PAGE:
The post-war runway puzzle at RAF Cosford
You’ve heard about a third runway for Heathrow. But what about a second runway for RAF Cosford?
A much longer runway would greatly expand the range of aircraft which could be safely flown from the base.
It’s not something that’s been suggested – although there has been talk of a vision for Shropshire’s future which includes looking at bringing air freight services at Cosford.
But intriguing evidence has emerged which raises the question of whether there was indeed a second runway many years ago.
It’s a possibility that is causing some head scratching for aviation historian Stephen King, who has come across a 1950s plan in which a much longer runway is marked at the base.
“It’s a post-war RAF Cosford puzzle,” said Stephen, from Whitmore Reans, Wolverhampton.
“In the early to mid-1950s a map or plan of the air base appeared with what seems to be a temporary runway cutting across the main runway, but twice as long and passing very close to the control tower.
“Some years ago I asked the RAF Museum at Hendon what it was and the reply came ‘We are not able to be certain as to what this feature is, but we would suggest it is most likely to be a grass landing strip’.
“Many airfields at that time saw increased activity for the conflict in Korea, like Halfpenny Green. Was this strip at Cosford for this purpose? Was it for training short take off aircraft, like Piper Cubs, Grasshoppers, and so on, communications flights and gliders?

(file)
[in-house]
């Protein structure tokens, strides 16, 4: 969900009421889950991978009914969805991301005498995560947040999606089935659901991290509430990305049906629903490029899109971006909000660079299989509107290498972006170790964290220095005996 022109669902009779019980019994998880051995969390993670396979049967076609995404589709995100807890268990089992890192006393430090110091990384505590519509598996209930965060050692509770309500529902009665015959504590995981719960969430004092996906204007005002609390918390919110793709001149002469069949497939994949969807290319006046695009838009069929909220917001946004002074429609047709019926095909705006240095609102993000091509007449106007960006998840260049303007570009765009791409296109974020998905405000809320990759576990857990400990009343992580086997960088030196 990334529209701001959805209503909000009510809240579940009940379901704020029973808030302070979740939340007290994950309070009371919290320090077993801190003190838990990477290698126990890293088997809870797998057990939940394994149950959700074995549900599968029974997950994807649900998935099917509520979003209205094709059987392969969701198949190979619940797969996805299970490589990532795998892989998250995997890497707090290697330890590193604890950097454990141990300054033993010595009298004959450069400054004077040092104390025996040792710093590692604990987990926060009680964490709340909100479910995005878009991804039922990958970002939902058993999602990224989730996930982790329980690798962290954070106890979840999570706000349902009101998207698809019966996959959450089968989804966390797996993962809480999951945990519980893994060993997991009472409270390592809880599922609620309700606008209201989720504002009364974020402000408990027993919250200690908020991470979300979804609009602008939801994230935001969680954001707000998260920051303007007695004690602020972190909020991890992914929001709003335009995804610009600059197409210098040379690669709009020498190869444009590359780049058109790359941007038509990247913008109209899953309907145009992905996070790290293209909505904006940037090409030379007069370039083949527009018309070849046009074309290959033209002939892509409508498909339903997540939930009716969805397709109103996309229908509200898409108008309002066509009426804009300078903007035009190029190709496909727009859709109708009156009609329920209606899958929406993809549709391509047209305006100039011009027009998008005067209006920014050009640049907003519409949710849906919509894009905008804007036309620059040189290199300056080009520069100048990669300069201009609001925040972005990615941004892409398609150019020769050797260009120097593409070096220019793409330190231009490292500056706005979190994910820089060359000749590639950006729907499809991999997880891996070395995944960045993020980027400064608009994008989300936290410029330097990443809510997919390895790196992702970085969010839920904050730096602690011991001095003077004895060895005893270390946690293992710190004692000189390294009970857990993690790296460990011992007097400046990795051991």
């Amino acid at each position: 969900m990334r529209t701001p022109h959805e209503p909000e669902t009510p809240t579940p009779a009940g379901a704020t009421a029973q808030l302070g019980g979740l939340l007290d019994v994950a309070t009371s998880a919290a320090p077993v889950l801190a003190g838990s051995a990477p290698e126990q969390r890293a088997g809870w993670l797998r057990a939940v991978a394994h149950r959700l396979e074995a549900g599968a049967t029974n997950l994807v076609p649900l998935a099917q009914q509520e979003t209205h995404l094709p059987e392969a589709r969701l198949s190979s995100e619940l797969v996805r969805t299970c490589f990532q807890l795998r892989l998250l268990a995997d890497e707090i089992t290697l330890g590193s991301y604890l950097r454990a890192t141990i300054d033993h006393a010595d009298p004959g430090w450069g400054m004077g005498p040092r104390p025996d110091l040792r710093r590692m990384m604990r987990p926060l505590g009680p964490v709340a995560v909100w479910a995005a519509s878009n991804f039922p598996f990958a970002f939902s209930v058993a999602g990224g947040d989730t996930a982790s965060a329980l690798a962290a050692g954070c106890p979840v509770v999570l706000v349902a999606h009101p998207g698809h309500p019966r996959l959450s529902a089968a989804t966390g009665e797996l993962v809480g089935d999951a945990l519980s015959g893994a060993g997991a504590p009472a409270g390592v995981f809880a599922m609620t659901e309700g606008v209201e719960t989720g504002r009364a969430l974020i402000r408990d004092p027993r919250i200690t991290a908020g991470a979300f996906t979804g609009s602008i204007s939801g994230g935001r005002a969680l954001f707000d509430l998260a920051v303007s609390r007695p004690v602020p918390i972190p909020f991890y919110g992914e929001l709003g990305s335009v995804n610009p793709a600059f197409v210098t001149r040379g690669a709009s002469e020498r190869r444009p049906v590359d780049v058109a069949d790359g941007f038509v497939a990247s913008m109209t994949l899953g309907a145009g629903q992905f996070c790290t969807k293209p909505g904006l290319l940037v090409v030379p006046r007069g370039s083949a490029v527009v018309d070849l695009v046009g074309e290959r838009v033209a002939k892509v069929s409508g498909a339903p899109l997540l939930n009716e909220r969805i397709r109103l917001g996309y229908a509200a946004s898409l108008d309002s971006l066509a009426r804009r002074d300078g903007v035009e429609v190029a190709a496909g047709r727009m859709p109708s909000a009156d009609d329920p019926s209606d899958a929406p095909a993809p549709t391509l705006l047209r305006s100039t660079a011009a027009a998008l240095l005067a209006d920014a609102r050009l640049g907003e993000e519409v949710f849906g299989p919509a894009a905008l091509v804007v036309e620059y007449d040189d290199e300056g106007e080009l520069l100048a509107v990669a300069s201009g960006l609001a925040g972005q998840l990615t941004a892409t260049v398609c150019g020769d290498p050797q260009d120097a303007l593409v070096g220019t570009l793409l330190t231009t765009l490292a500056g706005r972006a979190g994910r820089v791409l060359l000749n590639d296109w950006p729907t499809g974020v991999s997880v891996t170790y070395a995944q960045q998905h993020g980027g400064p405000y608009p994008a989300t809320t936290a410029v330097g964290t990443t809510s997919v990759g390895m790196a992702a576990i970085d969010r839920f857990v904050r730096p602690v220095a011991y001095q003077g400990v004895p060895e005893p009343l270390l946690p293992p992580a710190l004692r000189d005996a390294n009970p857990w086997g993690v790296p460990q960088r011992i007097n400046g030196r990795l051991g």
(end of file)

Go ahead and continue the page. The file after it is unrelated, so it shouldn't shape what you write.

“Recent, modern base plans for Cosford have not mentioned this added or temporary runway, but state that in addition to the main runway ‘also, the whole grass area is suitable for landing’ and ‘grass runways for use by station-based aircraft and gliders only’.
“Can anyone shed any light on this 1950s temporary Cosford strip?”
The hard runway was built during the war, and Stephen says that years ago he spoke to Sid Lenthall, who was at wartime RAF Cosford, about it.
“Sid was an aero engine fitter with 9 Maintenance Unit from 1940 and recalled the concrete runway being constructed.
“This replaced the earlier grass landing ground, as it was required to cope with heavier aircraft of all types.
“This new 1,200 yard runway complete, Sid said inspection engineers came in to check it and found that there was no metal base, and McAlpine had to re-do it.
“Maybe this was the origin of the dip in the runway – a problem at many a wartime airfield, including RAF Perton.”